Remember, if you’re looking for cup measurements, just use the ‘Units’ section below and click on ‘US’.


Units Scale

For the focaccia –

  • 600g white bread flour
  • 1 tablespoon salt
  • 2 teaspoons instant yeast
  • 2 tablespoons olive oil
  • 535g lukewarm water
  • 3 tablespoons chilli oil (to top – if you don’t like chilli or don’t have chilli oil, use olive oil)
  • 1/2 cup grated mozzarella or cheese of your choice (blue cheese is also delicious)
  • Extra olive oil for the pan and to top the rising dough (you’ll need 2 tablespoons for the pan and 1 tablespoon to drizzle over your dough before it rises).

Essential equipment – 

I’m making my focaccia in this 24cm/9.5″ x 35cm/14″ deep sided, non-stick oven tray. But, you can use something that’s a similar size so don’t worry too much. If your tray is smaller, your focaccia will end up thicker and will take a little longer to cook, so just keep an eye on it. Similarly, if your tray is larger, your focaccia will end up thinner and may cook a little faster. Shallow-sided trays work fine as well, just make sure it has a little bit of a lip or your dough will be spilling everywhere when it’s rising!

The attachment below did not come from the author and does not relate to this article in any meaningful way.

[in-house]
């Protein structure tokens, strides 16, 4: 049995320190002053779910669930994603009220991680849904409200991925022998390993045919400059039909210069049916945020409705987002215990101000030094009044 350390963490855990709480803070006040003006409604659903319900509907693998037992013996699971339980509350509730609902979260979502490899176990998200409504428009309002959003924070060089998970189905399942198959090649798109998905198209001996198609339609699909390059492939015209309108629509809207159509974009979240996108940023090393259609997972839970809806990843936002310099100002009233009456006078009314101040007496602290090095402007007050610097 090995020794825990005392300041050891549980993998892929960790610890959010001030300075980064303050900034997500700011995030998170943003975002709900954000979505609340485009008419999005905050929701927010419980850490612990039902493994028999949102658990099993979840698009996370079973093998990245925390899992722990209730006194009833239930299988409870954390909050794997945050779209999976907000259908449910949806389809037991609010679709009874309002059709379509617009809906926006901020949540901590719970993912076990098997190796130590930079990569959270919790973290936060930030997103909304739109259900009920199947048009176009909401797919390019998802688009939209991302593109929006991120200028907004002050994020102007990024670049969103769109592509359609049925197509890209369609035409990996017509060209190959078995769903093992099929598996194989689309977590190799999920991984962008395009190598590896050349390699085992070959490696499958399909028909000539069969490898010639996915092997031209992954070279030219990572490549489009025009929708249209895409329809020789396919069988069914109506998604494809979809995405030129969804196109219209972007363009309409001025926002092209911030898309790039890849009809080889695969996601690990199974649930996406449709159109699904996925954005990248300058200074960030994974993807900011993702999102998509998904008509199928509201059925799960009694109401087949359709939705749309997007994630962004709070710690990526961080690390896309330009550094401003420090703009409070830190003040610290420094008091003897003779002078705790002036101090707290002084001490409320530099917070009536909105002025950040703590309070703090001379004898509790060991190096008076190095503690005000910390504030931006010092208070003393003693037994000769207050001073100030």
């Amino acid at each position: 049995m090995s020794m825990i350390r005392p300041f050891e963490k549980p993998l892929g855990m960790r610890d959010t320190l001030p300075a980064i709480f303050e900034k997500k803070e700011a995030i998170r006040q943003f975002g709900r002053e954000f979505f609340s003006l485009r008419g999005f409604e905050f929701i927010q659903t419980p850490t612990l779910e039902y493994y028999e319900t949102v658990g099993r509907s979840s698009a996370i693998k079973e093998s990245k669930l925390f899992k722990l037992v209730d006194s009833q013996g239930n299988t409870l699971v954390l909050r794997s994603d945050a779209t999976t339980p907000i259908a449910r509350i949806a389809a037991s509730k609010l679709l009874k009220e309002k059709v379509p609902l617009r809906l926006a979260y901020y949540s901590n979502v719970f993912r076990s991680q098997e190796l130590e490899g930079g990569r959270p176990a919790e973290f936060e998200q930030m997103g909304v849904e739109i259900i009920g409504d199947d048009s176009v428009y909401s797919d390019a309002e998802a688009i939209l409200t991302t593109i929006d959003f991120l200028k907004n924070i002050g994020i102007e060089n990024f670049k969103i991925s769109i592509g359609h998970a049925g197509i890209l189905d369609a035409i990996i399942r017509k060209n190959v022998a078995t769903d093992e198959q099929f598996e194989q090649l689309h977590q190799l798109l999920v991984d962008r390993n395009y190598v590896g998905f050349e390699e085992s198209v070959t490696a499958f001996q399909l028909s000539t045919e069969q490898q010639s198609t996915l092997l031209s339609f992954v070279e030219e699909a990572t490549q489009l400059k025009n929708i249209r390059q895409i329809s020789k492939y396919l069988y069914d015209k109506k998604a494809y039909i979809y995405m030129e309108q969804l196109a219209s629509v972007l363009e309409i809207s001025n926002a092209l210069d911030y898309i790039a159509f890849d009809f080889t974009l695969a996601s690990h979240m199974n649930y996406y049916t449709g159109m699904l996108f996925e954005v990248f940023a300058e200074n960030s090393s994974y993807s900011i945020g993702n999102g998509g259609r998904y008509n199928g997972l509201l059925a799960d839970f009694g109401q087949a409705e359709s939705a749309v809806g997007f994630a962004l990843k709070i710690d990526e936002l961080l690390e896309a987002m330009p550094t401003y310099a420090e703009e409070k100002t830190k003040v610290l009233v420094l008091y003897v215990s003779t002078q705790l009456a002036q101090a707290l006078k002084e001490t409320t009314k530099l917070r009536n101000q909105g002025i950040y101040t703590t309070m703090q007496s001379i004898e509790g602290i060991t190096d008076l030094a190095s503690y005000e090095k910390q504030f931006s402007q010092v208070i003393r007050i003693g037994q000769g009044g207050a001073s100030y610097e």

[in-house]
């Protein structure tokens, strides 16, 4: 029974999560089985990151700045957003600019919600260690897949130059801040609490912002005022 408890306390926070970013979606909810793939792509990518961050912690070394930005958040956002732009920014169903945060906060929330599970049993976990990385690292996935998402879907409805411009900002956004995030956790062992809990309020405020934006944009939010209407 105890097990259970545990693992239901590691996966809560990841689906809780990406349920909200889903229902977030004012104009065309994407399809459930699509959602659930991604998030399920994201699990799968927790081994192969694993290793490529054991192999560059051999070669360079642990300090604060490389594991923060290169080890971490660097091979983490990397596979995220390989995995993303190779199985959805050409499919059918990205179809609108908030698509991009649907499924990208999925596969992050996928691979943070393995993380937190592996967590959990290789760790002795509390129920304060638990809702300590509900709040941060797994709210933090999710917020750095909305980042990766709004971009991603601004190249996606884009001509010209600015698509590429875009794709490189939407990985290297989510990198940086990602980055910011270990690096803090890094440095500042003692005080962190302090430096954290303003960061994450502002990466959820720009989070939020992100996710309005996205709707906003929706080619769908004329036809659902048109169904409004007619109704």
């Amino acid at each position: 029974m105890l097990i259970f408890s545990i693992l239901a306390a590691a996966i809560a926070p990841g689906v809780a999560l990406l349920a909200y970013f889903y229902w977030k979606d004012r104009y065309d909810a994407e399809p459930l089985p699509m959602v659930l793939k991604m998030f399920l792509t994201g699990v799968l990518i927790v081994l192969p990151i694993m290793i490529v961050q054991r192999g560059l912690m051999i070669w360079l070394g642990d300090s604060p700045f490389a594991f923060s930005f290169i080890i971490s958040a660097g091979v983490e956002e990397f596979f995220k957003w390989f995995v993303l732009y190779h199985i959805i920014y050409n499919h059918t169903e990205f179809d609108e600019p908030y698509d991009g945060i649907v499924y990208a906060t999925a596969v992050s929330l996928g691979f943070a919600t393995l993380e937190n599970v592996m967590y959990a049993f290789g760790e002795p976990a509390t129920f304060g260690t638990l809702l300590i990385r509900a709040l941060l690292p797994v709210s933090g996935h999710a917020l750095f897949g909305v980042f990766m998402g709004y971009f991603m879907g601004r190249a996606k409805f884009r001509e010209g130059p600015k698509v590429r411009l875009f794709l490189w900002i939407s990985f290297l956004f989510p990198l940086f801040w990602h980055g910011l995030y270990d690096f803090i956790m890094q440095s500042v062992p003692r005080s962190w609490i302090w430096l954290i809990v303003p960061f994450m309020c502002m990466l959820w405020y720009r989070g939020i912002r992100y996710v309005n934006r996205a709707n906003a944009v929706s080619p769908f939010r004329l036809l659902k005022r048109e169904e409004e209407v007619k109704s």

1. Mix the dough. Add 600g bread flour, 1 tablespoon of salt and 2 teaspoons of instant yeast to a bowl then add the 2 tablespoons of olive oil and 535g lukewarm water. Give it a really good mix with a large wooden spoon until a shaggy dough starts to form, and there are no dry patches of flour. It’s going to look wet, but don’t worry! Cover the bowl with a tea towel and let it rest for two minutes.
  2. Perform three sets of stretch and folds. Now you’re not kneading the dough, but you do need to develop a little strength so you end up with a lovely airy focaccia at the end. But this really is simple. You’re going to give the dough some ‘stretch and folds’. With a wet hand in a ‘C’ shape, pick up a section of the dough and fold it back onto itself. Rotate the bowl and do this 4 more times, going all around the dough. Cover the bowl for another three minutes, then do the stretch and fold process again. Cover the bowl and let the dough rest for two more minutes, before repeating the stretch and folds one more time.
  3. Give the dough its first rise. Drizzle 1 tablespoon of olive oil over the top of the dough, then with wet hands, lift it up and turn the dough over to coat it in the oil. This is going to make transferring it from the bowl to your oven pan a lot easier and will stop it from drying out. Cover the bowl with cling film and let rise until doubled. This really will depend on the temperature of your kitchen – in summer it can take 45 minutes, but can take 1.5 hours, or more in winter for me. Watch the dough, rather than the clock. You want it to be puffy, with visible air bubbles on the top. PRO TIP: Take a photo of the dough so you can easily compare and see how much it’s risen!